My other (unfortunately undocumented) cooking adventure of late was making my own tofu. I’ve become freaky-obsessed with finding the perfect tofu after consuming what I feel is the perfect tofu at Myers + Chang. The tofu they use in their spicy silky tofu has the most perfect, delicious texture in the world. Me gusta! I’ve tried/failed to ascertain their tofu source (I took a cooking class there in March with my mom and asked Chef Karen where they get their tofu… she artfully dodged giving me an answer beyond that they use someone in the area who doesn’t do retail sales… alas!), and I’ve found what I feel like is the bestest tofu that money can buy in the meantime (Bridge Tofu, made in Connecticut… it has a really nice texture and an almost-eggy taste, no doubt because they are using some sort of incredibly magic soybeans). I figured it’d be fun to make my own and would probably yield better results. The process is similar to what you’d do to make cheese in that you’ve got milk that you coagulate, you get curds, you strain the curds, and voilà—tofu! I wanted to reeeeally go all the way in making it from scratch such that I invested in a tofu book for the iPad Kindle reader as well as a handy tofu kit that came with a mold and a bag of coagulant. I used the recipes given in the cookbook for making soy milk and then for making tofu. Making the soy milk was a lot of work, but oh man, that yielded a product that is unlike any other soy milk that I’ve had… it was incredible!!! I’m planning on making that again just for me to drink. It was really, really, really good! The tofu was okay… I’m not sure why that incredible soy milk ended up making such a so-so tofu. I don’t want to say it was the beans because the milk was so goooood. Maybe it was? I don’t know. Was it the choice of coagulant? I really don’t know, but I’ll give it another try. It’s a pretty long process, though… you soak your beans, blend the beans, cook the beans, drain the beans, cook the milk, on and on… you end up cooking it through a few times. I have gained a greater respect for the work of artisan tofu makers, I know that much. Next time, I’ll definitely take photos!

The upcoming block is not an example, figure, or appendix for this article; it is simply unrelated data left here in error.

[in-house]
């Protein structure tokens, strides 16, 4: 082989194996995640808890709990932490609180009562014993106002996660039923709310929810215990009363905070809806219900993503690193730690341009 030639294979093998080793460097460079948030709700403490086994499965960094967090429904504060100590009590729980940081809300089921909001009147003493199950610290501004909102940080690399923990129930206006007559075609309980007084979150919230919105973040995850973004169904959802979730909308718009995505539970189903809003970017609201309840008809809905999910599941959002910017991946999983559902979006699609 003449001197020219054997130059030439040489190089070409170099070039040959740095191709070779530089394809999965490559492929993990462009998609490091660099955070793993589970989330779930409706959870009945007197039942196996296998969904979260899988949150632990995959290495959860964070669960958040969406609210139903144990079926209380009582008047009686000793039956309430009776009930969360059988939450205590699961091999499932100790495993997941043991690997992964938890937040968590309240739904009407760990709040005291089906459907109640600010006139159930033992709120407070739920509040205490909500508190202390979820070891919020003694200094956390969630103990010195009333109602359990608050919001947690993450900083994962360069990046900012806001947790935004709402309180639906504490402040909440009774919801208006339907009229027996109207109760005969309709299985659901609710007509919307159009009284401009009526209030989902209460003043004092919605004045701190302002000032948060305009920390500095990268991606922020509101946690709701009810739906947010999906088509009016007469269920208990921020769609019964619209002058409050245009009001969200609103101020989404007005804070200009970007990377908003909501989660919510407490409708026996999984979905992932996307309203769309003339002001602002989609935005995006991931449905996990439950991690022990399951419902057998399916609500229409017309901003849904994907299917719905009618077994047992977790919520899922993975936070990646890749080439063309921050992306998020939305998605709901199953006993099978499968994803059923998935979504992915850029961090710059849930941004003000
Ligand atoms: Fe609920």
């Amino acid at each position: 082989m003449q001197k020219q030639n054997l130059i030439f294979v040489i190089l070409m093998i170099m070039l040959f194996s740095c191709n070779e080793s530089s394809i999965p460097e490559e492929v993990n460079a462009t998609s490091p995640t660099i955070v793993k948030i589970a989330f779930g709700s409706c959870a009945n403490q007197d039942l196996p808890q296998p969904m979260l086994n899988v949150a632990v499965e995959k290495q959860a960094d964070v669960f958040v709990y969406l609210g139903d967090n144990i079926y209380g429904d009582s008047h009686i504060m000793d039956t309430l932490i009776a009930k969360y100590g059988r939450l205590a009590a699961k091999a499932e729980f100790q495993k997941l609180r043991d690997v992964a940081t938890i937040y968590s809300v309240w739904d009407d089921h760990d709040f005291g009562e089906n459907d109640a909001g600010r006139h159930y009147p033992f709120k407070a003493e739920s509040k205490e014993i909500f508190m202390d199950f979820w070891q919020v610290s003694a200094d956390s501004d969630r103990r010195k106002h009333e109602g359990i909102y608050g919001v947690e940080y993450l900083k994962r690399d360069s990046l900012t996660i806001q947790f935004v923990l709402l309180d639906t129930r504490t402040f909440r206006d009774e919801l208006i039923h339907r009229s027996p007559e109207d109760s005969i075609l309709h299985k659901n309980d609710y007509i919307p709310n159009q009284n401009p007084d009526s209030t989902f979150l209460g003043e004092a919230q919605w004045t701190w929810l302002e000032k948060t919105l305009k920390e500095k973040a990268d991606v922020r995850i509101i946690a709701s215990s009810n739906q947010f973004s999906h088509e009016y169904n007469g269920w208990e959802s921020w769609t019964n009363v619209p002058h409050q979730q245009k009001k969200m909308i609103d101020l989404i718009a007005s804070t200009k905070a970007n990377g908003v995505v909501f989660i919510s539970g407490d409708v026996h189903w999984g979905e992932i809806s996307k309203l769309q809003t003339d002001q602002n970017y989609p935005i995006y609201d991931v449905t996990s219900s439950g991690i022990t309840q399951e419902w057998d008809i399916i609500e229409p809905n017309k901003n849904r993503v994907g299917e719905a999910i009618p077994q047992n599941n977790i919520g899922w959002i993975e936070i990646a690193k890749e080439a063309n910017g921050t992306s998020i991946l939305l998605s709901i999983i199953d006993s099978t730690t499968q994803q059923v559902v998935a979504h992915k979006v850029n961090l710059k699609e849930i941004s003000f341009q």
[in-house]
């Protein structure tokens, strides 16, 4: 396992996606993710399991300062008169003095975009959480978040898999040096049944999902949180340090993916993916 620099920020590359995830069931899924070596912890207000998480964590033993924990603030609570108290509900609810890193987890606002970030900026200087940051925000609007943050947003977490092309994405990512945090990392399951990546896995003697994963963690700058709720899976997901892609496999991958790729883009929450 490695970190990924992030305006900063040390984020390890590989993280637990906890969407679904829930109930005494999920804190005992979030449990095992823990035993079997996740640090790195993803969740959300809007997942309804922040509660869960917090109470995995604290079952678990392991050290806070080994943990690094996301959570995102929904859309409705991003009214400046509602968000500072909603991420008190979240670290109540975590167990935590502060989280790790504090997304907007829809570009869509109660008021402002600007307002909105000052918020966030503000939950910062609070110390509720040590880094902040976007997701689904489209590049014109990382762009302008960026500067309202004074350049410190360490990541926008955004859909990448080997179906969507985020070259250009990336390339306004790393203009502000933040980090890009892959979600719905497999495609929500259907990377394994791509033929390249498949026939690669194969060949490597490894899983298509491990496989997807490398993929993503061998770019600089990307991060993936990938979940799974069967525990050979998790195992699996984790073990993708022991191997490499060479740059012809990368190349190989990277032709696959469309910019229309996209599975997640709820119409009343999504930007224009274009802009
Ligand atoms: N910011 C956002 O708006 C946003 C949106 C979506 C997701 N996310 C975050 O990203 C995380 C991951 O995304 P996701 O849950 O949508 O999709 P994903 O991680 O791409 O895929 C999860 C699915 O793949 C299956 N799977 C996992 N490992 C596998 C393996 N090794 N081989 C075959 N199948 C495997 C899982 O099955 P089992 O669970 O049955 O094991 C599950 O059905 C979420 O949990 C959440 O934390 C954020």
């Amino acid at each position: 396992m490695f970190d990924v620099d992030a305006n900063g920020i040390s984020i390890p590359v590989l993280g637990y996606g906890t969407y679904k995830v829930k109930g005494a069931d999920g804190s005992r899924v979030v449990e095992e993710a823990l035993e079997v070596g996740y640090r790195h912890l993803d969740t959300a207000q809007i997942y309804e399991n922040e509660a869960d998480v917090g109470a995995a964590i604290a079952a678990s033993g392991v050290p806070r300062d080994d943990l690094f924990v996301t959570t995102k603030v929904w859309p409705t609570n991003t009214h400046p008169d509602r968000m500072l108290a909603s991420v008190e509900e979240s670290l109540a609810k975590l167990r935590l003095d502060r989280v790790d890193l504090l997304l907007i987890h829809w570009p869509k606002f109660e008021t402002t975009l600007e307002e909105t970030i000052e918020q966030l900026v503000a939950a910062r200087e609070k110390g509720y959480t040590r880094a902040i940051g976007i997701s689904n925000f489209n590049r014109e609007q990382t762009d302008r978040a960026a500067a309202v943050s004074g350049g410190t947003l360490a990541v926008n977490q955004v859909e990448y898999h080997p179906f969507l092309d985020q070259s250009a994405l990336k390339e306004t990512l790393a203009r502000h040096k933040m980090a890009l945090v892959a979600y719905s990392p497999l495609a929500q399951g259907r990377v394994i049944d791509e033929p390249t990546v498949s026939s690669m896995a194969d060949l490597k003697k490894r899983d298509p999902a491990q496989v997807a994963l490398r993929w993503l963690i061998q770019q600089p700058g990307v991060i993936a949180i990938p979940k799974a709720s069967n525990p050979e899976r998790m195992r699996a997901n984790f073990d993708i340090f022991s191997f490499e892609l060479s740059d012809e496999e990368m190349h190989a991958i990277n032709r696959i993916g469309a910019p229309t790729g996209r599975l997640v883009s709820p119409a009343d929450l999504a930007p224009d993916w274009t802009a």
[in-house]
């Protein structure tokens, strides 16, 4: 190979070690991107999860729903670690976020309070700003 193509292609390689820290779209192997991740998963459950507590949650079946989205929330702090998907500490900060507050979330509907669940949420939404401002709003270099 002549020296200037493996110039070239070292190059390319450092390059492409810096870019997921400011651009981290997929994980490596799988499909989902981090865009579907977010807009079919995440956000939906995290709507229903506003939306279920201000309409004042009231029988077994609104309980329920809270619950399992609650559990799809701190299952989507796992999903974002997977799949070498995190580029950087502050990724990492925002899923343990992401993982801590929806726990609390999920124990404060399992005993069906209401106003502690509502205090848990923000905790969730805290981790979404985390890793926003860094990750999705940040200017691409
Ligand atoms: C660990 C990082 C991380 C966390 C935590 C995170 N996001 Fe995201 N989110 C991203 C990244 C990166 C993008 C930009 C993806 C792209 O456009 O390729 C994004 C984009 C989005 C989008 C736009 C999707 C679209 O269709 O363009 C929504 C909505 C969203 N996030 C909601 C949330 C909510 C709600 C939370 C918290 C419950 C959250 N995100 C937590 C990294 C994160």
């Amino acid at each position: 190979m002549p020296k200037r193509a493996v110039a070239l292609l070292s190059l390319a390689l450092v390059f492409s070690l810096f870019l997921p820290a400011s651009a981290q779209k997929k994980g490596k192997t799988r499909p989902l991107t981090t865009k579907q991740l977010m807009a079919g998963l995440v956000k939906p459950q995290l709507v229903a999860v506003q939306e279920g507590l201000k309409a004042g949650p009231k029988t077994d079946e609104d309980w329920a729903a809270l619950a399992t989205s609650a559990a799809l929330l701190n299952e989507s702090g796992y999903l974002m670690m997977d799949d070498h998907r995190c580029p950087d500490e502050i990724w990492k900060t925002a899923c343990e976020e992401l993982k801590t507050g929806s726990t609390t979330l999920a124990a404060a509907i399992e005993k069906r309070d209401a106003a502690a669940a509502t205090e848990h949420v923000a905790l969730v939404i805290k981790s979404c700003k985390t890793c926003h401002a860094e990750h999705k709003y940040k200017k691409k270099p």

Until next time!